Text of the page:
You wouldn’t hurt this dire wolf, would you?

So at a time when he was desperately in need of swords, he casts thousands of men aside for the sake of honor.

The one time he doesn’t heed his father’s words is when he takes a wife, despite promising to marry a Frey. Of course, when all is said and done, Robb knows it was stupid and once he casts the Karstarks away, he needs the Freys badly.

However, because he holds his honor tightly he believes Walder Frey does as well. He can’t conceive of anyone not holding to the sacred laws of hospitality, even a weasel like Walder Frey.

And so we get the Red Wedding.

Rickon is a bit too young for him to understand his father’s words (and frankly the single most useless character in the books) while Bran sees the devastation around him and pretty much chucks all the Stark wisdom out the window.

Sansa is completely unprepared for anything at all, as Ned has allowed her to dwell in a fantasy world. I understand wanting your child to remain a child and I understand that not bothering your daughter with the dirty real world is the ways things are in terms of both the type of book this is and the medieval time period it takes place in.

It’s true

In fact, Ned indulges both Sansa an Arya – it just happens that it saves Arya’s life.

Allowing her to learn to fight to get it out of her system saves her life multiple times and not just directly – had she not escaped King’s Landing, one can imagine King Joffery would have killed her as much as he hated her.

It probably would have been better, though, to ease Sansa into the realities of life sooner though, given her age an where they were going once Ned decided to become the Hand of the King.

Jon Snow is another child who, ultimately, pays a steep price for following his father’s teachings. Snow actually is able to work within the bounds (or maybe restraints?) of the idea of unwavering loyalty and honor. Despite not having a place in “polite” society because he is an illegitimate child, Snow thrives for a time with the Night’s Watch because of those teachings.

Ultimately though, he lets his guard down and trusts to friendship and honor one too many times and it (apparenly) costs him his life.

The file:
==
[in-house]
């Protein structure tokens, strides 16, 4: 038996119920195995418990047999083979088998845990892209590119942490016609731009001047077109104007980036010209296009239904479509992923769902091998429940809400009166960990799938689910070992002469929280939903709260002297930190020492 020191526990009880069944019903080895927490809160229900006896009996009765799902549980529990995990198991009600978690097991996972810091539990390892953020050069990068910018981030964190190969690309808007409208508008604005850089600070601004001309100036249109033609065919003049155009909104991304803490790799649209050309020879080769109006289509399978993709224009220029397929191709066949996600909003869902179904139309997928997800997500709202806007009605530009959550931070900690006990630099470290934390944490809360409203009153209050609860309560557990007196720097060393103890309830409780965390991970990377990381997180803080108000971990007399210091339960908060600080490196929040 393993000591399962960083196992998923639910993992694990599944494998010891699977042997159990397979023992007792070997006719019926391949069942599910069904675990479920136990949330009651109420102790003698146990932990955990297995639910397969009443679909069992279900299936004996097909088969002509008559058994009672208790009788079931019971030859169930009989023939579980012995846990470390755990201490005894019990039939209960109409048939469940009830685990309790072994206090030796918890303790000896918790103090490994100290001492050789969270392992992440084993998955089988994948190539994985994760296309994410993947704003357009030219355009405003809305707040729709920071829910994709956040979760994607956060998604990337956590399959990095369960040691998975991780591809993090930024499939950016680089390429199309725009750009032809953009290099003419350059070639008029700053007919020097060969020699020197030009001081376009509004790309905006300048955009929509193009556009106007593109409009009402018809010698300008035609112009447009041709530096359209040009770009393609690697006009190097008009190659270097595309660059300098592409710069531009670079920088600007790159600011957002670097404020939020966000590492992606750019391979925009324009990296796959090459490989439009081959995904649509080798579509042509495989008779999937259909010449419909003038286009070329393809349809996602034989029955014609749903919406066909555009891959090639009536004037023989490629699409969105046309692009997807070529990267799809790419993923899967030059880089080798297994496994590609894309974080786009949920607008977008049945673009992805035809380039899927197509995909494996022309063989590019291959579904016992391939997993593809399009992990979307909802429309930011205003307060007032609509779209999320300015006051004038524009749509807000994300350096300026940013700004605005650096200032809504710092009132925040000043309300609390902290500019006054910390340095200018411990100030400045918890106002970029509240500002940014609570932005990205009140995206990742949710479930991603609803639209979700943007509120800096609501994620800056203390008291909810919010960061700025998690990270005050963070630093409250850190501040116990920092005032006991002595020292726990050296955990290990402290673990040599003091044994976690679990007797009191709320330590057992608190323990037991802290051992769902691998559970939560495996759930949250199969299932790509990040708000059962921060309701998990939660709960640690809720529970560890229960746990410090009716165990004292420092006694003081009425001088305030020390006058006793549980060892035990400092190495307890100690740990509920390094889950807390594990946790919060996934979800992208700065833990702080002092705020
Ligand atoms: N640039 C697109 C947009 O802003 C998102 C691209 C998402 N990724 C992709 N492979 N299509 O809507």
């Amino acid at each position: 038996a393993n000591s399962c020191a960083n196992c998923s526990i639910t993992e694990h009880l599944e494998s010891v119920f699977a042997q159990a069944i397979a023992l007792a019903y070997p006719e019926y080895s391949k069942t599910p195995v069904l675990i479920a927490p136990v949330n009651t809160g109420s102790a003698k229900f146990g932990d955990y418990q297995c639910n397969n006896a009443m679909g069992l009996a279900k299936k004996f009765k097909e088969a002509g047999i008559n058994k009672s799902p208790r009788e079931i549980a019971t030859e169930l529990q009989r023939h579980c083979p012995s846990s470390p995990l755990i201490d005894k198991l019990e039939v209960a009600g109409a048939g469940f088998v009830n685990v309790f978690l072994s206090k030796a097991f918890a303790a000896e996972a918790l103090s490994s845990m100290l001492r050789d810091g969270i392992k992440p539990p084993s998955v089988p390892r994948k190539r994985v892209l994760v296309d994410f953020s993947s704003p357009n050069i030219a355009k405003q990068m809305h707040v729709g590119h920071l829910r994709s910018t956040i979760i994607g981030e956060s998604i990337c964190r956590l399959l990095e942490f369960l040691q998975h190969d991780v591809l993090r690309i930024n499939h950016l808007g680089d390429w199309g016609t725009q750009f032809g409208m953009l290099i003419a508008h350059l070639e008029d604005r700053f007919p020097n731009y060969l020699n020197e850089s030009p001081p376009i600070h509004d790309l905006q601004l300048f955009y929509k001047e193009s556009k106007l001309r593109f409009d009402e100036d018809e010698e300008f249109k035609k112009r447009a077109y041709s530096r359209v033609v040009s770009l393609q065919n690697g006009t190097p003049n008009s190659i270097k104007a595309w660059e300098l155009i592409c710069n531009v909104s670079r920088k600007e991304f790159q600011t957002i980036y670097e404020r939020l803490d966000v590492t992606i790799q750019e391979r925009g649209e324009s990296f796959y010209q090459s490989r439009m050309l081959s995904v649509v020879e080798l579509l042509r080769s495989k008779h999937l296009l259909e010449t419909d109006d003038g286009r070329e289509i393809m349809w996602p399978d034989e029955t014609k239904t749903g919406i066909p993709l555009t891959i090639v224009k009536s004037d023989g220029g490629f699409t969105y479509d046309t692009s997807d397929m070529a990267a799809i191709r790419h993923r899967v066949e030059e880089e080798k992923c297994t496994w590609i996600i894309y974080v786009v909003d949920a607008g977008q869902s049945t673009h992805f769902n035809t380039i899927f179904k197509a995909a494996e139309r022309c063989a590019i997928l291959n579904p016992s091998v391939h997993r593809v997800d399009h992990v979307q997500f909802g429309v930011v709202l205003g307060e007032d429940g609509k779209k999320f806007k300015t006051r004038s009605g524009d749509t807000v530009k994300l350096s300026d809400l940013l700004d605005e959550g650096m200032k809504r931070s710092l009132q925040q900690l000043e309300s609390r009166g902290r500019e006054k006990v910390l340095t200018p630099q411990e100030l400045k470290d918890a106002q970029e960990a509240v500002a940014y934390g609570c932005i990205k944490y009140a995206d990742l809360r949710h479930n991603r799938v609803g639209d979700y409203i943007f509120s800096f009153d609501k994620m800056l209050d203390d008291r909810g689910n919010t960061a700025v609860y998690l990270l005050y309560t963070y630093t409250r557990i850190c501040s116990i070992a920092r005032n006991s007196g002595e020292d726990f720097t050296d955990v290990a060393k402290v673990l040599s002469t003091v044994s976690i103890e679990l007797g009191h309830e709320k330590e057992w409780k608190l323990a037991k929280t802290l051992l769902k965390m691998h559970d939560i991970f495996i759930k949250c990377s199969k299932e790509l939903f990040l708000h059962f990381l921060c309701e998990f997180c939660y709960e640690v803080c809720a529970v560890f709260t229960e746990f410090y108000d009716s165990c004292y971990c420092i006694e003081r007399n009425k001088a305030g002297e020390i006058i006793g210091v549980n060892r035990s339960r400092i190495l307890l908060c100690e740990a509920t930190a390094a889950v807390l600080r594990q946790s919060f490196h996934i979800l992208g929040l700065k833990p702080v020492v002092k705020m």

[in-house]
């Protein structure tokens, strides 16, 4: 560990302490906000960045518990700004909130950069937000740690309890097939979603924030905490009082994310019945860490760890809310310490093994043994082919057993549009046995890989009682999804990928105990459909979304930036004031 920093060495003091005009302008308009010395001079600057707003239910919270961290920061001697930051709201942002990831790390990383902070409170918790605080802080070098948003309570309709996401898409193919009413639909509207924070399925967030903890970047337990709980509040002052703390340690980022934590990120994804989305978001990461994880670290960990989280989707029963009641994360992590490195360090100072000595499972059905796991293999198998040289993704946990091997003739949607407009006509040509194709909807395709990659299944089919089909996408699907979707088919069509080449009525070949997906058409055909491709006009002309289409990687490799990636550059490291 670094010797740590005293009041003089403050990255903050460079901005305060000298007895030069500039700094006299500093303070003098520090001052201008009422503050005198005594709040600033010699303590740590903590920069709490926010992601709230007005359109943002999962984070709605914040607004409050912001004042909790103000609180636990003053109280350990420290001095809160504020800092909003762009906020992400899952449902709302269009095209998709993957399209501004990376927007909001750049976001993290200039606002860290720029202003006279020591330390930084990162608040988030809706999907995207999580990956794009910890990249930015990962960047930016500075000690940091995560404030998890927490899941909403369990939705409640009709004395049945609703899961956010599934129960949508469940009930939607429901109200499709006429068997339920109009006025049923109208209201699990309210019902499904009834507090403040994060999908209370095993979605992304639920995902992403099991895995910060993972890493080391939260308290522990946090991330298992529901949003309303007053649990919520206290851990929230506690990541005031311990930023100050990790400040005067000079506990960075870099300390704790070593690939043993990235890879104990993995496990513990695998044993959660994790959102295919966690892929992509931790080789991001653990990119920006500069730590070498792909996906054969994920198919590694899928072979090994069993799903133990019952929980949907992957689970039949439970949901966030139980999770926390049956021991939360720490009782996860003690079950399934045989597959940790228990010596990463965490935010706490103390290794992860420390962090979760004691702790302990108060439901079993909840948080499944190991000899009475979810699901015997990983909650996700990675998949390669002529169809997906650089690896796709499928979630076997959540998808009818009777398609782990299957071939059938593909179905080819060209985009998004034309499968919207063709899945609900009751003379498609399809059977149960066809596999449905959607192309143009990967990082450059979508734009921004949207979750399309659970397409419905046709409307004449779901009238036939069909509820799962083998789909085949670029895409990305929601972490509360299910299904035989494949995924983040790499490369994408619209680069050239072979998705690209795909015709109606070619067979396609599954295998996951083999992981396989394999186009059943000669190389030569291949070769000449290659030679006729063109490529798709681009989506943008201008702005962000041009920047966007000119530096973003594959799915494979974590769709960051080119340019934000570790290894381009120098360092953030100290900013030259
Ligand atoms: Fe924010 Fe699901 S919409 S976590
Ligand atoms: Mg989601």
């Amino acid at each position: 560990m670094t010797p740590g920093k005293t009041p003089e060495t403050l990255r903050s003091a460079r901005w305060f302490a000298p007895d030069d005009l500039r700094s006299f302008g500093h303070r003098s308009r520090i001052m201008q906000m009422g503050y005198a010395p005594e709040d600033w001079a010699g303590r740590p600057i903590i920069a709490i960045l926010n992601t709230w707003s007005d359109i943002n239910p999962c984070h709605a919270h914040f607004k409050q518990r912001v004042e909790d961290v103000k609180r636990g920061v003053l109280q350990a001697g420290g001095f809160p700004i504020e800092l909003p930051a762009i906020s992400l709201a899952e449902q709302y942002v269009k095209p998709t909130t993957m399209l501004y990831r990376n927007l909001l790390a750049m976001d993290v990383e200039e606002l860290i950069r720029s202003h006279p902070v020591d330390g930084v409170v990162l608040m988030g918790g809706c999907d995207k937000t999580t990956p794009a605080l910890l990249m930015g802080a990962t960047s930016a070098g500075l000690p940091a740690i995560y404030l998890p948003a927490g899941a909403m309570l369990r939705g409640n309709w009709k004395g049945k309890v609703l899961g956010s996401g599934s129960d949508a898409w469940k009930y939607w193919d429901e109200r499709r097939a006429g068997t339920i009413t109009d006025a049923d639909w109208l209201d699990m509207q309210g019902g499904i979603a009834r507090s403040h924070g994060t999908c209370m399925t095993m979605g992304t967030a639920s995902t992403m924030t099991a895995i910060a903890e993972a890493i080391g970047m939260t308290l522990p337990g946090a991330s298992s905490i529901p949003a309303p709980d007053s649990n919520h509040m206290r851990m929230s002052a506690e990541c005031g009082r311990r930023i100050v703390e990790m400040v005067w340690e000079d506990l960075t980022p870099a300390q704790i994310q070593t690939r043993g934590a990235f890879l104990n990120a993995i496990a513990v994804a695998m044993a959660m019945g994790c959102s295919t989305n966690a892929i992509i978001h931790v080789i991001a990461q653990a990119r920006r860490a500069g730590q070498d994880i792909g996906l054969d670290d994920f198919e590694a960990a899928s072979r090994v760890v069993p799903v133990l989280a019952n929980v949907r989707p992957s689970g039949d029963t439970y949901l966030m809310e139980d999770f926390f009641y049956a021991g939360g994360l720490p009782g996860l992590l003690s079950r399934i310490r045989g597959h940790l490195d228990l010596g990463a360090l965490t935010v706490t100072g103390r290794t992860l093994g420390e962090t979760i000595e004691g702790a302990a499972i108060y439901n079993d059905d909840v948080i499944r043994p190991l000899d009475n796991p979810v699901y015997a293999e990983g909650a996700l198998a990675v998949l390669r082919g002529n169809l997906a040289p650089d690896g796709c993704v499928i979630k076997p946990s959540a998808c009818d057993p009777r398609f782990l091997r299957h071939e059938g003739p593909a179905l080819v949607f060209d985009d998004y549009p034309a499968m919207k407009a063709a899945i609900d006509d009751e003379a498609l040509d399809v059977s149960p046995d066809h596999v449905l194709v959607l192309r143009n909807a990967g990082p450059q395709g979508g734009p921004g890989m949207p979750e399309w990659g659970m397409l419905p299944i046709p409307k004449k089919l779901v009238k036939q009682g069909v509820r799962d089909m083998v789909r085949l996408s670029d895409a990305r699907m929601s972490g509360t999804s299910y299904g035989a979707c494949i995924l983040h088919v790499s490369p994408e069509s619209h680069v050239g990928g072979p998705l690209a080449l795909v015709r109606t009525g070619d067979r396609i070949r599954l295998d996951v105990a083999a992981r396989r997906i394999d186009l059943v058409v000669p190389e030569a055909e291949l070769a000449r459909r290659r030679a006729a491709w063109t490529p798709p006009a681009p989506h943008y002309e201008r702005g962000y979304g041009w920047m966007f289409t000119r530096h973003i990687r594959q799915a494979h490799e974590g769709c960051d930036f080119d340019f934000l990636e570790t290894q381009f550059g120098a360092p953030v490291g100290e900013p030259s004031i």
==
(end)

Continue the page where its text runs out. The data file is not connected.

I actually don’t believe he is dead – something I hopefully discover I am right about if GRRM gets around to finishing the series. That’s another column though.

Ned Stark is a really, really nice guy who is far too blind to the reality of the world around him and so has not prepared his family for the real world outside of Winterfell.

Would I like him as my Dad?

I like a lot of Ned’s philosophy – I have a bit of a “loyalty” problem myself at times.

But I’d prefer a man who teaches me all of the things Ned teaches to his children and then follows it up with “but here is how the real world works.”

In my mind, it’s my job as a dad to impart values and wisdom to my kids, but also show them the reality of life around them. Sometimes you can cling to your way of doing things, but sometimes you can’t. Sometimes you have to bend with the wind.

You also always have to remember that while your values are nice and all, not everyone shares them.

While not teaching that lesson (or learning it myself) probably won’t get anyone’s head chopped off, there are real life results which can be devastating nonetheless.

So while I like Ned and would totally want him next to me in battle, I don’t think his parenting skills are up to par.

On the other hand, he did give his daughter permission to learn to fight with a sword, so he’s not all bad.

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What I’m Into:

Reading: Dead Beat by Jim Butcher Listening to: The Heist, Macklemore Watching: Damages